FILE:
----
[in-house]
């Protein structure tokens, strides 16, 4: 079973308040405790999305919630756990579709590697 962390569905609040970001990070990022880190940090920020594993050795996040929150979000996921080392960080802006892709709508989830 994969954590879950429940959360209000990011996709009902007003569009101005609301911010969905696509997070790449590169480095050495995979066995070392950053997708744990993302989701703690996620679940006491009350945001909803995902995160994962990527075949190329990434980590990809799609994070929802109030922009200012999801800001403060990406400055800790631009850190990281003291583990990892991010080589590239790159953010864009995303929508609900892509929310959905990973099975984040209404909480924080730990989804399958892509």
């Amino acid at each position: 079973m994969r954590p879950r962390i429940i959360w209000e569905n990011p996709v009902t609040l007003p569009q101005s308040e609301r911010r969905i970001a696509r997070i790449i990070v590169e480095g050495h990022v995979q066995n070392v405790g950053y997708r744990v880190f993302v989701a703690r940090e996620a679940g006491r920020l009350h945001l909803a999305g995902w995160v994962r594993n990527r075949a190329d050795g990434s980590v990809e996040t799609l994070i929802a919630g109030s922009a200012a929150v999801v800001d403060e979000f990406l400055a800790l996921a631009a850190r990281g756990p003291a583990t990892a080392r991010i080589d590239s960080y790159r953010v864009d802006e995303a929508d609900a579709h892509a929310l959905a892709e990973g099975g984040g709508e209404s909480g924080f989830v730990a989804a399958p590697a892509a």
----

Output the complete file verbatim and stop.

[in-house]
């Protein structure tokens, strides 16, 4: 079973308040405790999305919630756990579709590697 962390569905609040970001990070990022880190940090920020594993050795996040929150979000996921080392960080802006892709709508989830 994969954590879950429940959360209000990011996709009902007003569009101005609301911010969905696509997070790449590169480095050495995979066995070392950053997708744990993302989701703690996620679940006491009350945001909803995902995160994962990527075949190329990434980590990809799609994070929802109030922009200012999801800001403060990406400055800790631009850190990281003291583990990892991010080589590239790159953010864009995303929508609900892509929310959905990973099975984040209404909480924080730990989804399958892509």
């Amino acid at each position: 079973m994969r954590p879950r962390i429940i959360w209000e569905n990011p996709v009902t609040l007003p569009q101005s308040e609301r911010r969905i970001a696509r997070i790449i990070v590169e480095g050495h990022v995979q066995n070392v405790g950053y997708r744990v880190f993302v989701a703690r940090e996620a679940g006491r920020l009350h945001l909803a999305g995902w995160v994962r594993n990527r075949a190329d050795g990434s980590v990809e996040t799609l994070i929802a919630g109030s922009a200012a929150v999801v800001d403060e979000f990406l400055a800790l996921a631009a850190r990281g756990p003291a583990t990892a080392r991010i080589d590239s960080y790159r953010v864009d802006e995303a929508d609900a579709h892509a929310l959905a892709e990973g099975g984040g709508e209404s909480g924080f989830v730990a989804a399958p590697a892509a």